Traveling With Your Horse: Expert Advice On How To Avoid Stress And Injury
A horse is not a cargo you can just transport anywhere without taking any precautionary measures. It’s a living, breathing creature that can get hurt, suffer or get stressed when changing its environment.
Before you go on a trip, make sure that you, your horse, and your trailer are ready to take the journey safely and without any incidents. Any longer trip will need some preparation and planning to make sure it all goes well.
In this article, we’ll share some tips on how to travel with your horse while keeping it safe and healthy. Read on to find out how to get ready for a safe trip with your equine friend.
Here’s what we will cover:
- Safety measures for your trailer
- Equine first-aid kit
- Shipping fever symptoms and prevention
- Leg protection
Ensure that your trailer is safe
Always make sure you use a well-equipped, fully functional truck, trailer, and hitch before you hit the road. This tip is crucial if this is your first trip with your horse using this vehicle, but you still shouldn’t overlook it if you travelled with this ensemble before.
Check the breaks, tires, wiring, and hitch at least once a year and every time before you travel long distances. It can save your horse’s life and even your own.
Keep an equine first-aid kit
Always travel with an equine first-aid kit that’s placed handy, just in case anything goes wrong. No matter how careful you are and how many precautions you take before the ride, an injury may still happen, and it’s best to be prepared.
In case of an accident, time is vital, so it’s best to have everything you need in one place, so you don’t have to waste precious time searching for a thermometer or a bandage.
Keep yourself safe
You probably already know that you should always put on your own oxygen mask before you attend to your children or loved ones in case of a plane crash. The same goes for traveling with your horse.
If it’s your first trip, you might be tempted to look after your horse all the time and neglect some pretty basic common-sense safety rules. Remember: you can’t help your horse if you hurt yourself; be careful and always respect the traffic rules.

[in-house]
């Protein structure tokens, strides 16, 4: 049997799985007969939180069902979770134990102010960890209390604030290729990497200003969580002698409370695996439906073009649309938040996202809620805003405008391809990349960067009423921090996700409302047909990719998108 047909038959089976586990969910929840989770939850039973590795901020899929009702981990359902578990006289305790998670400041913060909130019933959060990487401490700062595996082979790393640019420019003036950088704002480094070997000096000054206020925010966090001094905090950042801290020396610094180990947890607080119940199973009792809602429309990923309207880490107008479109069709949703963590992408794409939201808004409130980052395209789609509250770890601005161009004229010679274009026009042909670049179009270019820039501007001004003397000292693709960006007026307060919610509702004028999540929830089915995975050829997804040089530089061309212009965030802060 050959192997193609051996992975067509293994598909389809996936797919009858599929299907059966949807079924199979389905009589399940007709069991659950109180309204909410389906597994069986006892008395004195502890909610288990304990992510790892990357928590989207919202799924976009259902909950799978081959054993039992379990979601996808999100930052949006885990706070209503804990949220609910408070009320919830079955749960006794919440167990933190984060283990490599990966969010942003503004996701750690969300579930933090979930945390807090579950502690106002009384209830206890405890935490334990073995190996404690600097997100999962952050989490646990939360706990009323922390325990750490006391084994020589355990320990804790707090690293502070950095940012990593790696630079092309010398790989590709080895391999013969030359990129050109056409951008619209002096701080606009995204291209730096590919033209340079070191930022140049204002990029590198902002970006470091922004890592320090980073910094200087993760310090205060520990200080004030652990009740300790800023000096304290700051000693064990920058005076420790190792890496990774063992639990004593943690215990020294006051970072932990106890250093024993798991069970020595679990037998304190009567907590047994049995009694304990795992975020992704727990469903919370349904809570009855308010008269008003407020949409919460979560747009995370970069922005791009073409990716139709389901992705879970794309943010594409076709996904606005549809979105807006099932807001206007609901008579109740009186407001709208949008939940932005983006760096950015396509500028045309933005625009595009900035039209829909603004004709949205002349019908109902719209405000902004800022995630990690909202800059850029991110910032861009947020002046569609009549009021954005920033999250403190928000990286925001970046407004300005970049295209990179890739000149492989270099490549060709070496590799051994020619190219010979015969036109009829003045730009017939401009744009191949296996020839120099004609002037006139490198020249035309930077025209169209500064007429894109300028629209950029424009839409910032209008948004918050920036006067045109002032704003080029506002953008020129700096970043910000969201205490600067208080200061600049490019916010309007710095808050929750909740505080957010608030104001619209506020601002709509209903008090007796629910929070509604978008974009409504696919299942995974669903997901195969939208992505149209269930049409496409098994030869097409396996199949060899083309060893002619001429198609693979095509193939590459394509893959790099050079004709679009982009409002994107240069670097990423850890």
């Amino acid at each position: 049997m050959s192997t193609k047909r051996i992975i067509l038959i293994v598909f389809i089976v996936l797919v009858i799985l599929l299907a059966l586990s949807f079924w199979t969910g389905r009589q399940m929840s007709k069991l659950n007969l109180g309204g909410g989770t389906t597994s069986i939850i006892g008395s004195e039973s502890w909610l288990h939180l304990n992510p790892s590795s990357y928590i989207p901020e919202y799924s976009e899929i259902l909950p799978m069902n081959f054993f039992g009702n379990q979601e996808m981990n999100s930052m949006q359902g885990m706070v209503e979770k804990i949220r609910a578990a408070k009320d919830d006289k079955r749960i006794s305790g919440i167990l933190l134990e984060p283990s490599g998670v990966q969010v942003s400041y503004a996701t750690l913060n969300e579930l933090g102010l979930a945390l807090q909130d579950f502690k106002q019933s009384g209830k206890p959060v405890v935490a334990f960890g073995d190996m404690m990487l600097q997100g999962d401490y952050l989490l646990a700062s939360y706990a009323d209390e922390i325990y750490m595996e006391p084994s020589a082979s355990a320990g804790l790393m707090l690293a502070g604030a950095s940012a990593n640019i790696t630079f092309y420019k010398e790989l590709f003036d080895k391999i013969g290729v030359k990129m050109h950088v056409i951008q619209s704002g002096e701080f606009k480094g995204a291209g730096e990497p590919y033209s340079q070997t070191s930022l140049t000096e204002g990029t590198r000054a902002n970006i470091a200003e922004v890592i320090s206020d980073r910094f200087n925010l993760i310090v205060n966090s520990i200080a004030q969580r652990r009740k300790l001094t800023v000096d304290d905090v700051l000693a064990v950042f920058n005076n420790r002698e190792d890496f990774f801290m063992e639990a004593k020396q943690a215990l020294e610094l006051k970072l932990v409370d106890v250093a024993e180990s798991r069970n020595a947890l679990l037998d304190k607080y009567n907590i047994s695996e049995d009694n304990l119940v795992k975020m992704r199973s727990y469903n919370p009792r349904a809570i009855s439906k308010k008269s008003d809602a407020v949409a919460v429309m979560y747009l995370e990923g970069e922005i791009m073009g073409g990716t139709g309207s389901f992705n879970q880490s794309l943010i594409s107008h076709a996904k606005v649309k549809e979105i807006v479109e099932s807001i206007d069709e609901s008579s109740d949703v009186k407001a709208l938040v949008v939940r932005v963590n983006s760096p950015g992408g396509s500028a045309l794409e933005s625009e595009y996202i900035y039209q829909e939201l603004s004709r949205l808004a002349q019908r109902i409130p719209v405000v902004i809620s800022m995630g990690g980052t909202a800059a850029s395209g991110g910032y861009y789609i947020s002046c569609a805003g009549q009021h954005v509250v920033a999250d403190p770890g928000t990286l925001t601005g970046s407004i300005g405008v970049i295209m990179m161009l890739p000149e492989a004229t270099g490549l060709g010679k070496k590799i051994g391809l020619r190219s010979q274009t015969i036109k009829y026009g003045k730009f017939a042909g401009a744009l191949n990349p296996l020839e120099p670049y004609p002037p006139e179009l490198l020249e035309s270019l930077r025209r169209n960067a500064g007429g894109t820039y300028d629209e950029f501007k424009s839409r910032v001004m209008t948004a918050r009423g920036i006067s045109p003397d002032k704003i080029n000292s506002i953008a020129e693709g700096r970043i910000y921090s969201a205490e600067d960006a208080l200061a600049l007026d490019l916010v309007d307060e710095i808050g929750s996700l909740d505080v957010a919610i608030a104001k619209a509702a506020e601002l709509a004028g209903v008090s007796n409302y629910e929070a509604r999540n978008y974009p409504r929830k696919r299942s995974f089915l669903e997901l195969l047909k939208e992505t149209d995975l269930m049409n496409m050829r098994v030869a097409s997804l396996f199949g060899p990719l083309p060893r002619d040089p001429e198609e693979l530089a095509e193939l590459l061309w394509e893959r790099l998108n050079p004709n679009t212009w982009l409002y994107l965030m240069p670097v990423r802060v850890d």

Keep your horse fed and hydrated
It’s essential to have your horse well hydrated and fed during the travel. You can buy slow-feeders to keep hay in one place and make sure he can feed without getting hurt. To prevent dehydration, give your horse plenty of water every time you stop.
You can treat your horse with electrolytes and probiotics for colic prevention to ensure he stays hydrated and in good shape.
Prevent shipping fever
Some horses may develop a respiratory disorder during transportation that is called shipping fever. Their stress response causes it, and the symptoms can last for days.
Horses might get a fever and a high respiratory rate, sometimes accompanied by coughing, nasal congestion, and appetite loss. If you notice any of these symptoms, call your vet and make sure he gets checked.
You can prevent shipping fever by making sure you often stop to minimize stress, keeping your horse hydrated, and making sure he can lower his head to clear his nostrils.
Monitor your horse’s vital signs
It’s essential to monitor your horse’s vital signs during and after the travel, to make sure he’s not sick or suffering. Check his pulse, respiratory rate, and temperature twice a day and call your vet if anything seems out of place.
Place bedding in the trailer
If you have a long road ahead and a closed trailer, make sure you include some bedding in the trailer to reduce the horse’s legs’ tension. Having little room to move for hours may increase the risk of stocking up or getting hurt, so having an extra layer of protection always helps.
Properly apply compression wraps for leg protection
Compression wraps are ideal for preventing stocking up during long transportations. Make sure you apply them correctly, so they fit your horse’s leg like a second skin. It’s ideal to have your horse wear compression wraps for a couple of hours every day before they travel to make sure they are used to them and don’t cause additional stress.
When using EquiCrown Compression bandages for long transports over 8 hours - it’s best to apply for 8 hours, take off for a couple of hours, reapply for up to 8 hours. This will allow the legs to have a breather on such a long trip.
Horses are quite sensitive to transportation, so you must do your part to ensure they have everything they need to be comfortable and safe while they travel. From food and water to leg protection, every aspect must be carefully planned to have a safe trip.
If you would like to know more about travelling with your horse for the first time, get in touch with us.